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Cash Michaels NNPA Special Correspondent
Published: 31 March 2010

Attorney General Eric Holder, left

RALEIGH, N.C. (NNPA) - Eric Holder, the attorney general of the United States, is one of several history-making notables who is slated to address the Student Nonviolent Coordinating Committee (SNCC) 50th Anniversary Conference when it meets in Raleigh next month.
Holder, the first African-American U.S. attorney general in history, is scheduled to speak on Saturday, April 17, sources confirm, at First Baptist Church in Raleigh.
He is expected to address the relevance of the 1960s civil rights struggle, and President Obama's efforts to not only enforce, but strengthen the protections that it produced.
The SNCC (pronounced "Snick') 50th Anniversary Conference, scheduled to be headquartered at Shaw University in Raleigh April 15-18, commemorates the student-led civil rights movement that emerged in April 1960 after the groundbreaking February 1960 Greensboro Woolworth sit-ins ignited Black college student activism against racial segregation all across the South.
Organized by Ella Baker, a Shaw University alumna and Southern Christian Leadership Conference official then, hundreds of students, representing 56 colleges and high schools from at least 12 Southern states like Tennessee, Georgia, and of course, North Carolina, came together at Shaw and Raleigh's Memorial Auditorium, to strategize and network on how to peacefully confront racially discriminatory Jim Crow laws, and bring about voting rights protection for disenfranchised African Americans in the South.
In the short period that it was active, the SNCC grassroots movement of black, and eventually white student activists, is credited with bringing about courageous black voter registration efforts in some of the poorest, and most dangerous parts of the South.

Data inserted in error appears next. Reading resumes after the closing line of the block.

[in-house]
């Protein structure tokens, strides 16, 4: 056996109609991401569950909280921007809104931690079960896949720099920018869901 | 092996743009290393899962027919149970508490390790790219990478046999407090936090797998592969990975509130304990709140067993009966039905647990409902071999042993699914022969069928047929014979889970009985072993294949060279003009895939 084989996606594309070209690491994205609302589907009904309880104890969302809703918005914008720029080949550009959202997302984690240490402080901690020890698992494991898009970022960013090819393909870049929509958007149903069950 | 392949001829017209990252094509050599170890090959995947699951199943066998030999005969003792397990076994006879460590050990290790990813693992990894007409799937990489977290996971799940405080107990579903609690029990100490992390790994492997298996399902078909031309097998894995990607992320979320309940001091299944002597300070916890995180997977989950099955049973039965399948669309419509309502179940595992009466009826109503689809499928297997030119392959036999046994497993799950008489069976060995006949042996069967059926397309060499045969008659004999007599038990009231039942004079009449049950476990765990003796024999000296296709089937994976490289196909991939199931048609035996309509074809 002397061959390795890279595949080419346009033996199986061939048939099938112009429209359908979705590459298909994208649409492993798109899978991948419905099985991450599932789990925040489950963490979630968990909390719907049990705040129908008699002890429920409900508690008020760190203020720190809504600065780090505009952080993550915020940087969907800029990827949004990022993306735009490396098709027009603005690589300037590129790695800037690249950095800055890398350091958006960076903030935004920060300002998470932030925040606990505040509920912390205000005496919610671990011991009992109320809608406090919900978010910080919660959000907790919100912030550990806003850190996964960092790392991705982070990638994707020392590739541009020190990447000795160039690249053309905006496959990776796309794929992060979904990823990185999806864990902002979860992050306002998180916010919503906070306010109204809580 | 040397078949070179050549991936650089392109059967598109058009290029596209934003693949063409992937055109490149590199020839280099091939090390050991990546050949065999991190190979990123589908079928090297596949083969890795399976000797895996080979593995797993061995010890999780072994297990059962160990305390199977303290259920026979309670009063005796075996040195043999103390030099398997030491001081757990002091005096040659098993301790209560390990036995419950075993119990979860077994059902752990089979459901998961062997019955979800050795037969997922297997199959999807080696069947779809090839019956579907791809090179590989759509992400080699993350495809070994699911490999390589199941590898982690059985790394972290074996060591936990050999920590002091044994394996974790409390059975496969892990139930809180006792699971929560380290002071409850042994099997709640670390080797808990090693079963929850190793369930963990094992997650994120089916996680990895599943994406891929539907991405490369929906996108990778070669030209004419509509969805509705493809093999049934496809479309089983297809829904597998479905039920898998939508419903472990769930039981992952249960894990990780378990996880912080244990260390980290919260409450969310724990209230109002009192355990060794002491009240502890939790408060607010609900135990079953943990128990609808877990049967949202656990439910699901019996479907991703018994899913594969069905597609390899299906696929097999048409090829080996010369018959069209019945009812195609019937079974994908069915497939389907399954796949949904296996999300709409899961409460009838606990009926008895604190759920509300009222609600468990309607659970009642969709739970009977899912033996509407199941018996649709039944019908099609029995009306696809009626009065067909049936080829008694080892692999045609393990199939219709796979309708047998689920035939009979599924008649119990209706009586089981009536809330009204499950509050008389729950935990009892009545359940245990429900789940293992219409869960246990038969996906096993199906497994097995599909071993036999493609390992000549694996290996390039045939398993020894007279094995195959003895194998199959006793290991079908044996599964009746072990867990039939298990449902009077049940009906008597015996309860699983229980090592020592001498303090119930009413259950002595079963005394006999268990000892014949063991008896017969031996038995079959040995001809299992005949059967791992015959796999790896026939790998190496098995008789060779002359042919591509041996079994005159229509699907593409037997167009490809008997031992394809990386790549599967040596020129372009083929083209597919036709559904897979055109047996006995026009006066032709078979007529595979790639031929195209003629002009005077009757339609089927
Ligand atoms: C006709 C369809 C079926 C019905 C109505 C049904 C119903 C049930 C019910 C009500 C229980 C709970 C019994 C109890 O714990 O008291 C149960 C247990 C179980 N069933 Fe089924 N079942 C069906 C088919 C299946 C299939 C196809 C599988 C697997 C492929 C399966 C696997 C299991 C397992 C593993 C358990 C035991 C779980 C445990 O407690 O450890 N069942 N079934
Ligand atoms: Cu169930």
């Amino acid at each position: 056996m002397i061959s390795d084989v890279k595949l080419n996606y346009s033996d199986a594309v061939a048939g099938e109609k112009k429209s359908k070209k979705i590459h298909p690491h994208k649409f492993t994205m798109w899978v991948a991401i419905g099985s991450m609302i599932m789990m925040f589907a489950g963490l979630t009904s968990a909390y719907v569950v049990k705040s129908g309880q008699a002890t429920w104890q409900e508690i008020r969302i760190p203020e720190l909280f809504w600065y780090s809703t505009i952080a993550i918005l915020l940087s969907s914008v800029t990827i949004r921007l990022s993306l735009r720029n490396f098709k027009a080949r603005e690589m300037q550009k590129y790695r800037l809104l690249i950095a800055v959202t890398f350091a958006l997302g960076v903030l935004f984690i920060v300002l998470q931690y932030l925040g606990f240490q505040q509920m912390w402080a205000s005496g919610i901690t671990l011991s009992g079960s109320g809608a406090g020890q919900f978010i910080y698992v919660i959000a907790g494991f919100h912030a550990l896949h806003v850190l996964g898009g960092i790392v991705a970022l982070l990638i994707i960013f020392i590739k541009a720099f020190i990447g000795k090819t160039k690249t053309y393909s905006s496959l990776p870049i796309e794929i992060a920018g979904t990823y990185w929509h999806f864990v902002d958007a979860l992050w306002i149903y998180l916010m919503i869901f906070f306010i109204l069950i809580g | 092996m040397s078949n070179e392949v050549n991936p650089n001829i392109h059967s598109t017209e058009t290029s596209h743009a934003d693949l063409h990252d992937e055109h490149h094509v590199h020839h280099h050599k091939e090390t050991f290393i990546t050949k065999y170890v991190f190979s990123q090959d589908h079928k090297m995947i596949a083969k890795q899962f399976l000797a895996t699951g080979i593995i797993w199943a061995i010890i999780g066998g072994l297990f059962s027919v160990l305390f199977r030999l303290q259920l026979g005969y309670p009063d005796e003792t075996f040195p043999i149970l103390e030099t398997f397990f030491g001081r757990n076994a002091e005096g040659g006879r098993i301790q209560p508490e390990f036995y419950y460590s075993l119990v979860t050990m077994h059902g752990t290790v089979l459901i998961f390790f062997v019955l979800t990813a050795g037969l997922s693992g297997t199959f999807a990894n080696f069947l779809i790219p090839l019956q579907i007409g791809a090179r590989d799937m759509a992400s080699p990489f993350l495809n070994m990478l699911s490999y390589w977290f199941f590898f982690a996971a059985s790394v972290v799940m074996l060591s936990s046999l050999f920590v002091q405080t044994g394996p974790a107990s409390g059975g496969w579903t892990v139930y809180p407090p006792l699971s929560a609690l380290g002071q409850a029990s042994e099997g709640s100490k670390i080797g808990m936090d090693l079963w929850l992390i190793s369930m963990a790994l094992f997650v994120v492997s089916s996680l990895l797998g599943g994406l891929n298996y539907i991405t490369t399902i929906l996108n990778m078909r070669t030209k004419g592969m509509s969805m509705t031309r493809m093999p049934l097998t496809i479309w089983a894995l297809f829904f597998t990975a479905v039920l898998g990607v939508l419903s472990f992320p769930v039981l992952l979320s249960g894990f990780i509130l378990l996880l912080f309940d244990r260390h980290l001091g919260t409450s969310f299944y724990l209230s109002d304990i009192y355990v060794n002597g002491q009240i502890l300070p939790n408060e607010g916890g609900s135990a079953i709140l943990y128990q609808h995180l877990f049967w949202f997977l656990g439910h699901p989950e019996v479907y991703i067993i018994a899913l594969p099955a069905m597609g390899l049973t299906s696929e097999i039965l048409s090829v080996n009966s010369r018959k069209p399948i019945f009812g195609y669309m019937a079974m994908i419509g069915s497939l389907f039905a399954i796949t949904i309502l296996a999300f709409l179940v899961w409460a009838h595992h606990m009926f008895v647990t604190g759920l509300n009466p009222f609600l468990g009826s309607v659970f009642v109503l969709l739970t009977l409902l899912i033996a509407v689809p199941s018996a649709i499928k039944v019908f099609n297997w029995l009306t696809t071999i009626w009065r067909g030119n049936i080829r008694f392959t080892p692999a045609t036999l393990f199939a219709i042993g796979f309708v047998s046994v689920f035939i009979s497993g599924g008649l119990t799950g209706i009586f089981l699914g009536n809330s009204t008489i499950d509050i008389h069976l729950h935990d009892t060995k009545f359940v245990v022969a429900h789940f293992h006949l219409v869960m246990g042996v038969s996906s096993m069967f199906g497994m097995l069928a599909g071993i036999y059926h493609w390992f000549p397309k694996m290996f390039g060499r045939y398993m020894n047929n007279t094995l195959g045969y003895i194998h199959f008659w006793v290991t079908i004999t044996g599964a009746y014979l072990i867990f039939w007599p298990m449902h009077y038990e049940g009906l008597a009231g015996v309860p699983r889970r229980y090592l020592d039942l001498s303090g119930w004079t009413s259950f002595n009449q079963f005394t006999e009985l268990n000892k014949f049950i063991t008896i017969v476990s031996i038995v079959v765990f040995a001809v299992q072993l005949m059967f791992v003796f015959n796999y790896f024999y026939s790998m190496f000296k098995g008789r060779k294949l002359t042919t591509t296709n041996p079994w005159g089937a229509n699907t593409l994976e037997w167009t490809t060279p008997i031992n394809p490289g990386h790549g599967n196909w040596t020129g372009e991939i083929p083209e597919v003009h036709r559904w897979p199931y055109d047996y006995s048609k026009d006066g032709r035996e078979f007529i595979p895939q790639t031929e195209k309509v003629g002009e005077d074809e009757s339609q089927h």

Historians credit the SNCC effort for the emergence of a new generation of black elected officials throughout the South in the late 1960s and early 1970s.
Some even add that SNCC's voter empowerment groundwork helped pave the way for the eventual election of the first African American president of the United States, Barack Obama.
Many of the SNCC student activists then, who have gone on to become civil rights icons in the half-century since the group's founding, will be returning to Shaw University's campus next month, not only to commemorate, but also express the continued need for diverse student activism today.
Most prominent of some of the former SNCC activists include Julian Bond, known best as a lieutenant of Dr. Martin Luther King Jr., who recently stepped down as chairman of the NAACP Trustee Board; Congressman John Lewis (D-GA), another King disciple who served as SNCC chairman in 1963; former Washington, D.C. Mayor Marion Barry, who was a founding member of SNCC representing Fisk University in Tennessee, and its first chairman; Rev. James Lawson, who delivered the first SNCC keynote address on the importance of nonviolence; Charles McDew, a student of South Carolina State University and SNCC's second chairman; and entertainer/activist Harry Belafonte, who along with other prominent actors and singers of the 1960s, was a strong supporter of SNCC, Dr. King and the civil rights movement.
Locally, Dr. David Forbes Sr., senior pastor of Christian Faith Baptist Church in Raleigh, an alumnus of Shaw University, and co-founding SNCC member, will also make a presentation at the conference about the university's role in the founding of SNCC.
Dr. Forbes currently serves as the SNCC 50th Anniversary Local Host Committee chair.
As part of the local commemoration of the SNCC 50th, a town hall meeting bringing together veterans from the 60's sit-in movement with student activists of today is being planned for April 8th at St. Augustine's College Seby B. Jones Auditorium, and a student marched is then planned for Saturday, April 10 through downtown Raleigh on Fayetteville Street.
For more information about the SNCC 50th Anniversary Conference, go to www.sncc50thanniversary.org

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